Please know this does not mean we want to be left completely alone. We need and crave interaction. We pray this is for a short time and that we can continue regular visits and playdates soon. We pray that if it is a good day for all that we would be able to get out, to meet a new friend of Chloe's, to have little friends over for playdates with the kids, or to send our kids out for a playdate. Our hearts crave "normal", but there will be a transition from hospital to home, and for Chloe's health, we do not know how many days, weeks, months this will take, especially since this is cold and flu season upon us. Please do not leave us completely alone~text. Call. Check in. Email. Facebook us. Message us. Remind us you're there. 

5. How is Chloe doing with everything else?
Eyes-follow up with eye clinic at some point. Doing good. Might need minor surgery in future. Will most likely mean glasses when she's a bit older.

Ears-Moderate to Severe hearing loss, mainly due to how she's fearfully and wonderfully made, although some of it could be caused by fluid in her ears due to her cleft palate. She might need tubes to help with this until her cleft palate is fixed (around 1 year old). Sometime this week we'll do molds for her hearing aids. She can hear, but it's like the teacher on Charlie Brown. It's muffled and cloudy and because she's a baby, our language is unknown. It's like Isaac shouting downstairs from upstairs that he needs more TP and me hearing him but can't understand what he's saying. Sometimes it startles her if we're talking by her and she is asleep and didn't know we're there. Music, however, soothes her. We this think is because she can understand that it's a repetitive melody vs. hearing our voices and not knowing what exactly we're saying. Need to get ipod and speakers for her bed so that she can have music throughout the day and with her naps. She'll be getting hearing aids in the next 3-6 weeks, and will wear them whenever she's awake (they come off for naps and nights).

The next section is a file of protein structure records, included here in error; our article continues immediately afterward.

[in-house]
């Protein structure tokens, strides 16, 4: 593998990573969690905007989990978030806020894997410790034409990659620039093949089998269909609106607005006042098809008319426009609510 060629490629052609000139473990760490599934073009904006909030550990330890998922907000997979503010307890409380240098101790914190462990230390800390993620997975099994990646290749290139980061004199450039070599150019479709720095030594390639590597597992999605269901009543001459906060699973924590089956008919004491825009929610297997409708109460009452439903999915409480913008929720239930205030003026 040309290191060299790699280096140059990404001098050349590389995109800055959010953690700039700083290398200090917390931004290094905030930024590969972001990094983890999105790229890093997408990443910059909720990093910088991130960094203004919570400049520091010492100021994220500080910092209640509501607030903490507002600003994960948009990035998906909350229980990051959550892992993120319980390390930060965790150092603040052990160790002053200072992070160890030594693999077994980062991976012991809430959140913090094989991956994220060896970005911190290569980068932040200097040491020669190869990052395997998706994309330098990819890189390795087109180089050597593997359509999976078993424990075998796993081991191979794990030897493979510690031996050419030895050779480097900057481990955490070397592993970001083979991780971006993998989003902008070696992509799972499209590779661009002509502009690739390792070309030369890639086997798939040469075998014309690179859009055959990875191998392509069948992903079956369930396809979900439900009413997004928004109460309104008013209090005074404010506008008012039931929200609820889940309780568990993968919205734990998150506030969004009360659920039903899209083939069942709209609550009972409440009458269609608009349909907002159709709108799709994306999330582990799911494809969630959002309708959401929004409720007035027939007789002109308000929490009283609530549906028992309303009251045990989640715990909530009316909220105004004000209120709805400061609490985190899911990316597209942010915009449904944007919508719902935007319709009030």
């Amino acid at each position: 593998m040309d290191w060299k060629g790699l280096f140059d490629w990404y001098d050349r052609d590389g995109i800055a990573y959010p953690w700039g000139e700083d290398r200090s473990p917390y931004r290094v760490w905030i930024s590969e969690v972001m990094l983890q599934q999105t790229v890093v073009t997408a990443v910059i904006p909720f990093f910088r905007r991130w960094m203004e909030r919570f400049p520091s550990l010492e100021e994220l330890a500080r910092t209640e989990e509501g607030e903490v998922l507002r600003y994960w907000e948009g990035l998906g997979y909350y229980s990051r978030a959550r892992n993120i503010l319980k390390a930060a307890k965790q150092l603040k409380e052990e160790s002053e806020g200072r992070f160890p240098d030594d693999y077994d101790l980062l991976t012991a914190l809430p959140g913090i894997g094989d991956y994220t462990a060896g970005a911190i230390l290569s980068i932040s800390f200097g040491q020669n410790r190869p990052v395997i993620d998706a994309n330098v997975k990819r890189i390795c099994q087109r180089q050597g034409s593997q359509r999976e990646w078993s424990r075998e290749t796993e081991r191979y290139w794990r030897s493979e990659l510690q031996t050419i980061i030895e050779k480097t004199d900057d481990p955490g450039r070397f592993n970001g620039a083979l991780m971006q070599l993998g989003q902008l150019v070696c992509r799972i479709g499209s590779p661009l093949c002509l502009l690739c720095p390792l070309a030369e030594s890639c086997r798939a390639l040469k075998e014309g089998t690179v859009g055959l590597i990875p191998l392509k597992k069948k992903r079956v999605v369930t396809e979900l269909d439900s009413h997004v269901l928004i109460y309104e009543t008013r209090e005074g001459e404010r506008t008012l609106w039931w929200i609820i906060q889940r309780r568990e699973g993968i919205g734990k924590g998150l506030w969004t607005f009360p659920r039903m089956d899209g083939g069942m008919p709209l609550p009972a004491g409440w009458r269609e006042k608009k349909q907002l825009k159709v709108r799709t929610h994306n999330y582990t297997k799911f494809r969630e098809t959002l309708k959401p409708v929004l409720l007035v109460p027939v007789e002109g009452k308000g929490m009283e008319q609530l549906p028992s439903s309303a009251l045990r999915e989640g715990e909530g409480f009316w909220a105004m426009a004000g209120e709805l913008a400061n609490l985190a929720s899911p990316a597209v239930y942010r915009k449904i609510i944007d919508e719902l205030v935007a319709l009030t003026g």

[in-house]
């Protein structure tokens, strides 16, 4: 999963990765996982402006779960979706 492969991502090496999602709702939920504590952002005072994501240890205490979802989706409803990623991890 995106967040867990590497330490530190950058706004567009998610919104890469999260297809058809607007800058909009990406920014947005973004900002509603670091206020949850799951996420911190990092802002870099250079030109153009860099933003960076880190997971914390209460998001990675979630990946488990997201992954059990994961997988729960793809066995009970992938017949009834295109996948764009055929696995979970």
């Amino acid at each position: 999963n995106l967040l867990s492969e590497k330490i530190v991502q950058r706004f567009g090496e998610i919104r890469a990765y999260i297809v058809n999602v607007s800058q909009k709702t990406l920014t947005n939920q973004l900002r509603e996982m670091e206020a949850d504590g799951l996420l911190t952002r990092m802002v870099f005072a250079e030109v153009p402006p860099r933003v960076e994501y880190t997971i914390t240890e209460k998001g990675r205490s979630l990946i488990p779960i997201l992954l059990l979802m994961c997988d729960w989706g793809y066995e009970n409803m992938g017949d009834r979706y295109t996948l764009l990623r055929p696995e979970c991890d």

Club Feet-the right foot is still only needing physical therapy (PT), while the left one will have a splint. She also wears a 'soft splint' on the right foot to keep it from being able to bend too far upward and back. She wears her splints at the same time-one for four hours, off for four hours, off at night. We're waiting to fix her left club foot until she's bigger and more stable from heart surgery as she needs off her blood thinners for that surgery (they slice the achilles tendon and then have it grow back and casting during this time).

Heart-stable enough to bring her home. Doing good. No more random desatting episodes. She still takes a tiny dip from time to time if she needs suctioned. Next surgery is the Glen and that is whenever she out-grows her shunt (hoping not till spring). She'll be closely monitored here at home by nurses and us and also by frequent (every 2 weeks-ish) appointments back in KC through their CHAMPS program.